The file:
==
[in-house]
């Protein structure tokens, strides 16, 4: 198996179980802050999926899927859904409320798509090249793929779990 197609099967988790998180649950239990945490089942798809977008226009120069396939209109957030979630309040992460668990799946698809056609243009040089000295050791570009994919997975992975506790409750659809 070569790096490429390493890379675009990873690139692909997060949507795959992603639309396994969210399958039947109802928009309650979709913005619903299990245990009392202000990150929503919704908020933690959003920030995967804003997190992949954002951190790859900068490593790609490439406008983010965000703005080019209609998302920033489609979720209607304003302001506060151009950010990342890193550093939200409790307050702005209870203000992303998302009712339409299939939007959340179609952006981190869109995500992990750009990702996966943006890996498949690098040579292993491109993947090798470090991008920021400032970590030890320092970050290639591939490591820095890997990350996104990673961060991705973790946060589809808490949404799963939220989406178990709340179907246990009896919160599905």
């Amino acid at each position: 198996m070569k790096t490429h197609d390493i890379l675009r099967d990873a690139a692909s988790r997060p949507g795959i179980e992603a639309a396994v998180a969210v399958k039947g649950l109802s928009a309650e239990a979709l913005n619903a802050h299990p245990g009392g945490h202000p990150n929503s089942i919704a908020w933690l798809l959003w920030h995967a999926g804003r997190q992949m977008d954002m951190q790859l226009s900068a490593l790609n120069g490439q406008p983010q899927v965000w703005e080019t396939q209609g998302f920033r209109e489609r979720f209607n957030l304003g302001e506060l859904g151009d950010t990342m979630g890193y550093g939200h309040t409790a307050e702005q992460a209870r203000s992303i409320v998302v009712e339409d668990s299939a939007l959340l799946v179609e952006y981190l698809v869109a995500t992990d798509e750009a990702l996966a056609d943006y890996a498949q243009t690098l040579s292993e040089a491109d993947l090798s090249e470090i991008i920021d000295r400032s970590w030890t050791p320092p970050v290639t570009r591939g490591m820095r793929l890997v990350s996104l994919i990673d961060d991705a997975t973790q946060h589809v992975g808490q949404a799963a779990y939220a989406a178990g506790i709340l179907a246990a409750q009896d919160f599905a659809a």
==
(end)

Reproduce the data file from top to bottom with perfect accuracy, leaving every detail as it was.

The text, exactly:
[in-house]
């Protein structure tokens, strides 16, 4: 198996179980802050999926899927859904409320798509090249793929779990 197609099967988790998180649950239990945490089942798809977008226009120069396939209109957030979630309040992460668990799946698809056609243009040089000295050791570009994919997975992975506790409750659809 070569790096490429390493890379675009990873690139692909997060949507795959992603639309396994969210399958039947109802928009309650979709913005619903299990245990009392202000990150929503919704908020933690959003920030995967804003997190992949954002951190790859900068490593790609490439406008983010965000703005080019209609998302920033489609979720209607304003302001506060151009950010990342890193550093939200409790307050702005209870203000992303998302009712339409299939939007959340179609952006981190869109995500992990750009990702996966943006890996498949690098040579292993491109993947090798470090991008920021400032970590030890320092970050290639591939490591820095890997990350996104990673961060991705973790946060589809808490949404799963939220989406178990709340179907246990009896919160599905």
């Amino acid at each position: 198996m070569k790096t490429h197609d390493i890379l675009r099967d990873a690139a692909s988790r997060p949507g795959i179980e992603a639309a396994v998180a969210v399958k039947g649950l109802s928009a309650e239990a979709l913005n619903a802050h299990p245990g009392g945490h202000p990150n929503s089942i919704a908020w933690l798809l959003w920030h995967a999926g804003r997190q992949m977008d954002m951190q790859l226009s900068a490593l790609n120069g490439q406008p983010q899927v965000w703005e080019t396939q209609g998302f920033r209109e489609r979720f209607n957030l304003g302001e506060l859904g151009d950010t990342m979630g890193y550093g939200h309040t409790a307050e702005q992460a209870r203000s992303i409320v998302v009712e339409d668990s299939a939007l959340l799946v179609e952006y981190l698809v869109a995500t992990d798509e750009a990702l996966a056609d943006y890996a498949q243009t690098l040579s292993e040089a491109d993947l090798s090249e470090i991008i920021d000295r400032s970590w030890t050791p320092p970050v290639t570009r591939g490591m820095r793929l890997v990350s996104l994919i990673d961060d991705a997975t973790q946060h589809v992975g808490q949404a799963a779990y939220a989406a178990g506790i709340l179907a246990a409750q009896d919160f599905a659809a």